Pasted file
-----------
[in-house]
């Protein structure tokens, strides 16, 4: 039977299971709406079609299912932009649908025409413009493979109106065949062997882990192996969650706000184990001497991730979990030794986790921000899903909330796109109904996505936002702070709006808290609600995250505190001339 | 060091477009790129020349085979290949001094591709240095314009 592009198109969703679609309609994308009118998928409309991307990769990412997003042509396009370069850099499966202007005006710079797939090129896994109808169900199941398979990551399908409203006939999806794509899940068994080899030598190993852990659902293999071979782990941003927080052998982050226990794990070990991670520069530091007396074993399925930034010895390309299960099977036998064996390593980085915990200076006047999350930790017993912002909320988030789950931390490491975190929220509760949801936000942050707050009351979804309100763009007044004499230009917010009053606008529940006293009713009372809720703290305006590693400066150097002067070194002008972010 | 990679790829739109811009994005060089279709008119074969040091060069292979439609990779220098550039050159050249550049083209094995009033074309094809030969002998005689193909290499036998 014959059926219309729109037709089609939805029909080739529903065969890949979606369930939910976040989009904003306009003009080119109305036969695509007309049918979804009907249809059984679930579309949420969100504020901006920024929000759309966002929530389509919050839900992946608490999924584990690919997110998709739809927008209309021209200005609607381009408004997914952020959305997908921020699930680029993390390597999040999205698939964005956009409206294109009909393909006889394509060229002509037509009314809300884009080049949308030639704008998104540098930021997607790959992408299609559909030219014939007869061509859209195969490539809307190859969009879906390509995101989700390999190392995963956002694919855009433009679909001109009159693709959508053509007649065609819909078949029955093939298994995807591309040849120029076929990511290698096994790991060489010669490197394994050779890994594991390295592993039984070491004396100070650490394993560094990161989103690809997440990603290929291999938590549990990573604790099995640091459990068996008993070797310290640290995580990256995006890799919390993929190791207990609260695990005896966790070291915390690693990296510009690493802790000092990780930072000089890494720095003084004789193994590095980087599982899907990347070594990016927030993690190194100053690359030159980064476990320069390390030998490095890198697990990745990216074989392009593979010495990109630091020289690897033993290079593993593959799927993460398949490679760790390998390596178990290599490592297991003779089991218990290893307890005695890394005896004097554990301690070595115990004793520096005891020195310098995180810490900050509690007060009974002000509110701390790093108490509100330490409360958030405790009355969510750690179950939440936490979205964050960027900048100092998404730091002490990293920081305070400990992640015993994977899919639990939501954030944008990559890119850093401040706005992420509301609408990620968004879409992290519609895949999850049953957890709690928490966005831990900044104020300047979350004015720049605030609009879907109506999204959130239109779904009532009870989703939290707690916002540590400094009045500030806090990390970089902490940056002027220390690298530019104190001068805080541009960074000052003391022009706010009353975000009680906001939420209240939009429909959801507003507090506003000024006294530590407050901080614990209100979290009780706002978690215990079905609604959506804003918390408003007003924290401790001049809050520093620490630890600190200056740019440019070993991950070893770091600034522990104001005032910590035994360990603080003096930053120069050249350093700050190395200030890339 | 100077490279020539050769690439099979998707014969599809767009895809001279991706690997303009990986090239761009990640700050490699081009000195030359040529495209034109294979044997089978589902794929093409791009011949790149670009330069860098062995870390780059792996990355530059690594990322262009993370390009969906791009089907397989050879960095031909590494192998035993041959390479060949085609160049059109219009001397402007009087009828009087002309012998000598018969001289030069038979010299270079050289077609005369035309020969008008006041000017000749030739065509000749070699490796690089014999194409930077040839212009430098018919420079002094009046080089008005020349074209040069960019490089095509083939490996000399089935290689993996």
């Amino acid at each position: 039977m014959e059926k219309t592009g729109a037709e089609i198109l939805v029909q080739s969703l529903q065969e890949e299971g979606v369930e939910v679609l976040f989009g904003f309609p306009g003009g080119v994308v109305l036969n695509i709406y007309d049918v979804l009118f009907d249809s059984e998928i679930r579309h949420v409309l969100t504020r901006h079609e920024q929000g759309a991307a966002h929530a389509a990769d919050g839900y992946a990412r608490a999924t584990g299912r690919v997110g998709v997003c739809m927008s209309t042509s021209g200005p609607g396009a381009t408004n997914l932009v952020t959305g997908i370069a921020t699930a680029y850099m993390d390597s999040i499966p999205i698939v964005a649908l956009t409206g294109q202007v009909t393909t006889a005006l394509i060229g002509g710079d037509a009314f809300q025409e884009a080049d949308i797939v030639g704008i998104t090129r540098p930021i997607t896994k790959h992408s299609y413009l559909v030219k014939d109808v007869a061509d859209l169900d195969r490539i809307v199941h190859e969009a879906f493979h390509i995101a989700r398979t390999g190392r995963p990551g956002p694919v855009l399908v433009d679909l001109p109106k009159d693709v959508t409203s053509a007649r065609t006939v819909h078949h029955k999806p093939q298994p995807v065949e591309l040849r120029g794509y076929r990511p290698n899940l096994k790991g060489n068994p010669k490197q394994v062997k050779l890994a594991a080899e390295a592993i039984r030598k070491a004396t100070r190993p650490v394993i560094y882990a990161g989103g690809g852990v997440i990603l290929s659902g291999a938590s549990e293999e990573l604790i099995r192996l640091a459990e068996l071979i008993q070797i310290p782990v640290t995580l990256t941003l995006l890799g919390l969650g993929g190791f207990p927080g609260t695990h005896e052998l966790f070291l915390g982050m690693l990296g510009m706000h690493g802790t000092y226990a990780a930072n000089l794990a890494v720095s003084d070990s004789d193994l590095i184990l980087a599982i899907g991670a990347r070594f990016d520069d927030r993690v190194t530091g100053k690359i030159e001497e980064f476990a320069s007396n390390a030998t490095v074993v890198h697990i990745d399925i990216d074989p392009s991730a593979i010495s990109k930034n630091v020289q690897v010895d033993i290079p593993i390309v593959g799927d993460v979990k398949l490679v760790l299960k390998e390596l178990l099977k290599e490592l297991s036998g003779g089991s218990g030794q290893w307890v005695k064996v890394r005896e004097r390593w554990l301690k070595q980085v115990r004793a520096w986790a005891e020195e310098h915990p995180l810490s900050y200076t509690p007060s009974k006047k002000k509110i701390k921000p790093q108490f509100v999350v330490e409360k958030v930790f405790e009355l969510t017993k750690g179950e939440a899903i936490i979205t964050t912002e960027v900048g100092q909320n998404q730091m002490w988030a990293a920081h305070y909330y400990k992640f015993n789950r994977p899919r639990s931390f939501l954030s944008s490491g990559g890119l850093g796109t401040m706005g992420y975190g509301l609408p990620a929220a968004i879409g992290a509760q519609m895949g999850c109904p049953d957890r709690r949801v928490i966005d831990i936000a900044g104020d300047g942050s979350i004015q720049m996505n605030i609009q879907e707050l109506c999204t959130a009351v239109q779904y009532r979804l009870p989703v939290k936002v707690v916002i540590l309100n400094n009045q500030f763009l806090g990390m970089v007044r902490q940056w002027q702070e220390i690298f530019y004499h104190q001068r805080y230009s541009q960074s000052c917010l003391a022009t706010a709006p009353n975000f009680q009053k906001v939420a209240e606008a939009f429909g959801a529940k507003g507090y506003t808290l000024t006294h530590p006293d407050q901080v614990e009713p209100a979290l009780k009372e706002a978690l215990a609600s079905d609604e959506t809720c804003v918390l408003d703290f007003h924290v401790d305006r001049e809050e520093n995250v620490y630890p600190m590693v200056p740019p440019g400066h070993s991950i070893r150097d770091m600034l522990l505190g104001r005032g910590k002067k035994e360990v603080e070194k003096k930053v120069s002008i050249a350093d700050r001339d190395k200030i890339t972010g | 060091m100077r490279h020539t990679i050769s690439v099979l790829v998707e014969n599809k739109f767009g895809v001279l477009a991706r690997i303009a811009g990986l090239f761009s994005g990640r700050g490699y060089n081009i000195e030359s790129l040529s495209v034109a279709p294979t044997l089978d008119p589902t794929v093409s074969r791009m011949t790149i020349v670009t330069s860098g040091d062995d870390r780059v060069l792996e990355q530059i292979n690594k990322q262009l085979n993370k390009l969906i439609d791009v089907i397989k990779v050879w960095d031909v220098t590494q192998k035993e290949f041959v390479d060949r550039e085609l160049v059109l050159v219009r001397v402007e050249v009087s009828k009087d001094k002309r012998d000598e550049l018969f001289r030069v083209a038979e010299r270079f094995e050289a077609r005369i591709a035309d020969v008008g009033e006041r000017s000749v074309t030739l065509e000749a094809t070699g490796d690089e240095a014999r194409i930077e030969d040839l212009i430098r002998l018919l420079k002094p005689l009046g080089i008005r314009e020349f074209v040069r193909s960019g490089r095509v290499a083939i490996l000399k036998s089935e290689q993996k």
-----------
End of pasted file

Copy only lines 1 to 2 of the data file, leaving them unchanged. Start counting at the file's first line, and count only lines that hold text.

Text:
[in-house]
């Protein structure tokens, strides 16, 4: 039977299971709406079609299912932009649908025409413009493979109106065949062997882990192996969650706000184990001497991730979990030794986790921000899903909330796109109904996505936002702070709006808290609600995250505190001339 | 060091477009790129020349085979290949001094591709240095314009 592009198109969703679609309609994308009118998928409309991307990769990412997003042509396009370069850099499966202007005006710079797939090129896994109808169900199941398979990551399908409203006939999806794509899940068994080899030598190993852990659902293999071979782990941003927080052998982050226990794990070990991670520069530091007396074993399925930034010895390309299960099977036998064996390593980085915990200076006047999350930790017993912002909320988030789950931390490491975190929220509760949801936000942050707050009351979804309100763009007044004499230009917010009053606008529940006293009713009372809720703290305006590693400066150097002067070194002008972010 | 990679790829739109811009994005060089279709008119074969040091060069292979439609990779220098550039050159050249550049083209094995009033074309094809030969002998005689193909290499036998 014959059926219309729109037709089609939805029909080739529903065969890949979606369930939910976040989009904003306009003009080119109305036969695509007309049918979804009907249809059984679930579309949420969100504020901006920024929000759309966002929530389509919050839900992946608490999924584990690919997110998709739809927008209309021209200005609607381009408004997914952020959305997908921020699930680029993390390597999040999205698939964005956009409206294109009909393909006889394509060229002509037509009314809300884009080049949308030639704008998104540098930021997607790959992408299609559909030219014939007869061509859209195969490539809307190859969009879906390509995101989700390999190392995963956002694919855009433009679909001109009159693709959508053509007649065609819909078949029955093939298994995807591309040849120029076929990511290698096994790991060489010669490197394994050779890994594991390295592993039984070491004396100070650490394993560094990161989103690809997440990603290929291999938590549990990573604790099995640091459990068996008993070797310290640290995580990256995006890799919390993929190791207990609260695990005896966790070291915390690693990296510009690493802790000092990780930072000089890494720095003084004789193994590095980087599982899907990347070594990016927030993690190194100053690359030159980064476990320069390390030998490095890198697990990745990216074989392009593979010495990109630091020289690897033993290079593993593959799927993460398949490679760790390998390596178990290599490592297991003779089991218990290893307890005695890394005896004097554990301690070595115990004793520096005891020195310098995180810490900050509690007060009974002000509110701390790093108490509100330490409360958030405790009355969510750690179950939440936490979205964050960027900048100092998404730091002490990293920081305070400990992640015993994977899919639990939501954030944008990559890119850093401040706005992420509301609408990620968004879409992290519609895949999850049953957890709690928490966005831990900044104020300047979350004015720049605030609009879907109506999204959130239109779904009532009870989703939290707690916002540590400094009045500030806090990390970089902490940056002027220390690298530019104190001068805080541009960074000052003391022009706010009353975000009680906001939420209240939009429909959801507003507090506003000024006294530590407050901080614990209100979290009780706002978690215990079905609604959506804003918390408003007003924290401790001049809050520093620490630890600190200056740019440019070993991950070893770091600034522990104001005032910590035994360990603080003096930053120069050249350093700050190395200030890339 | 100077490279020539050769690439099979998707014969599809767009895809001279991706690997303009990986090239761009990640700050490699081009000195030359040529495209034109294979044997089978589902794929093409791009011949790149670009330069860098062995870390780059792996990355530059690594990322262009993370390009969906791009089907397989050879960095031909590494192998035993041959390479060949085609160049059109219009001397402007009087009828009087002309012998000598018969001289030069038979010299270079050289077609005369035309020969008008006041000017000749030739065509000749070699490796690089014999194409930077040839212009430098018919420079002094009046080089008005020349074209040069960019490089095509083939490996000399089935290689993996």